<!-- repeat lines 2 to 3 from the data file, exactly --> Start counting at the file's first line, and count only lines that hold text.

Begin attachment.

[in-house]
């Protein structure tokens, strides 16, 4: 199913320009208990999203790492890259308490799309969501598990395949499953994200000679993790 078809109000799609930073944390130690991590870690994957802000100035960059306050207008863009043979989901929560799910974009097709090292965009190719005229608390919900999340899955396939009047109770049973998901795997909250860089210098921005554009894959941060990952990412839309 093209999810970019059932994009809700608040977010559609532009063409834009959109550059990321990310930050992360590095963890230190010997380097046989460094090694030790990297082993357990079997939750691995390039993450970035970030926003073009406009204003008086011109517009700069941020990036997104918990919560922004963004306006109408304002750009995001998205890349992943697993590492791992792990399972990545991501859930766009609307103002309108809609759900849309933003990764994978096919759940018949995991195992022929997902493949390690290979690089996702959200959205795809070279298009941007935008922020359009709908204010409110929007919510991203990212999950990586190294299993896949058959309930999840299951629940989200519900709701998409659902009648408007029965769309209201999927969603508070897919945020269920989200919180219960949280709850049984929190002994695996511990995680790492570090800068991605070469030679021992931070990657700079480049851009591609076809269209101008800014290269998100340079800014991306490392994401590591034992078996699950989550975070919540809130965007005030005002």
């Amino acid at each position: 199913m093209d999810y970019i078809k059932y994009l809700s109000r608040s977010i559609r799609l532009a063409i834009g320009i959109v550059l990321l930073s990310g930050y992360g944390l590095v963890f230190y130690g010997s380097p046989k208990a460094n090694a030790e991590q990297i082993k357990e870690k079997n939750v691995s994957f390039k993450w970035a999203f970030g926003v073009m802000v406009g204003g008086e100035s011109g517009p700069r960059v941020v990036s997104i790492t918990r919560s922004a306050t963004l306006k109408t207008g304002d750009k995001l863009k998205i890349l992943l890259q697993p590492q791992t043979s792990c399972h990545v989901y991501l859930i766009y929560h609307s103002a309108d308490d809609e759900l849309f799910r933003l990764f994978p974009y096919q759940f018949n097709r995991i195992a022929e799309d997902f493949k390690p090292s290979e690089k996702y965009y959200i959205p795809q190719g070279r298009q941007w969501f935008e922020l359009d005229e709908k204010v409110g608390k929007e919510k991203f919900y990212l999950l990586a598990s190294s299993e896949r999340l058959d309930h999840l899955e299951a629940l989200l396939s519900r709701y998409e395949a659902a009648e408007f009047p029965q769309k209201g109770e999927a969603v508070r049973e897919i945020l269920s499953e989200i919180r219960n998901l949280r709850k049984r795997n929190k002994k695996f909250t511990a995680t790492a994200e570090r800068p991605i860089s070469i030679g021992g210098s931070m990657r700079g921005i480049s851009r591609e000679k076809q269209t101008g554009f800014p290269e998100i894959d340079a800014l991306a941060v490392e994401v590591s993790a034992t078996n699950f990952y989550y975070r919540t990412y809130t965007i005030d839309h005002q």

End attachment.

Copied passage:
């Protein structure tokens, strides 16, 4: 199913320009208990999203790492890259308490799309969501598990395949499953994200000679993790 078809109000799609930073944390130690991590870690994957802000100035960059306050207008863009043979989901929560799910974009097709090292965009190719005229608390919900999340899955396939009047109770049973998901795997909250860089210098921005554009894959941060990952990412839309 093209999810970019059932994009809700608040977010559609532009063409834009959109550059990321990310930050992360590095963890230190010997380097046989460094090694030790990297082993357990079997939750691995390039993450970035970030926003073009406009204003008086011109517009700069941020990036997104918990919560922004963004306006109408304002750009995001998205890349992943697993590492791992792990399972990545991501859930766009609307103002309108809609759900849309933003990764994978096919759940018949995991195992022929997902493949390690290979690089996702959200959205795809070279298009941007935008922020359009709908204010409110929007919510991203990212999950990586190294299993896949058959309930999840299951629940989200519900709701998409659902009648408007029965769309209201999927969603508070897919945020269920989200919180219960949280709850049984929190002994695996511990995680790492570090800068991605070469030679021992931070990657700079480049851009591609076809269209101008800014290269998100340079800014991306490392994401590591034992078996699950989550975070919540809130965007005030005002």
């Amino acid at each position: 199913m093209d999810y970019i078809k059932y994009l809700s109000r608040s977010i559609r799609l532009a063409i834009g320009i959109v550059l990321l930073s990310g930050y992360g944390l590095v963890f230190y130690g010997s380097p046989k208990a460094n090694a030790e991590q990297i082993k357990e870690k079997n939750v691995s994957f390039k993450w970035a999203f970030g926003v073009m802000v406009g204003g008086e100035s011109g517009p700069r960059v941020v990036s997104i790492t918990r919560s922004a306050t963004l306006k109408t207008g304002d750009k995001l863009k998205i890349l992943l890259q697993p590492q791992t043979s792990c399972h990545v989901y991501l859930i766009y929560h609307s103002a309108d308490d809609e759900l849309f799910r933003l990764f994978p974009y096919q759940f018949n097709r995991i195992a022929e799309d997902f493949k390690p090292s290979e690089k996702y965009y959200i959205p795809q190719g070279r298009q941007w969501f935008e922020l359009d005229e709908k204010v409110g608390k929007e919510k991203f919900y990212l999950l990586a598990s190294s299993e896949r999340l058959d309930h999840l899955e299951a629940l989200l396939s519900r709701y998409e395949a659902a009648e408007f009047p029965q769309k209201g109770e999927a969603v508070r049973e897919i945020l269920s499953e989200i919180r219960n998901l949280r709850k049984r795997n929190k002994k695996f909250t511990a995680t790492a994200e570090r800068p991605i860089s070469i030679g021992g210098s931070m990657r700079g921005i480049s851009r591609e000679k076809q269209t101008g554009f800014p290269e998100i894959d340079a800014l991306a941060v490392e994401v590591s993790a034992t078996n699950f990952y989550y975070r919540t990412y809130t965007i005030d839309h005002q």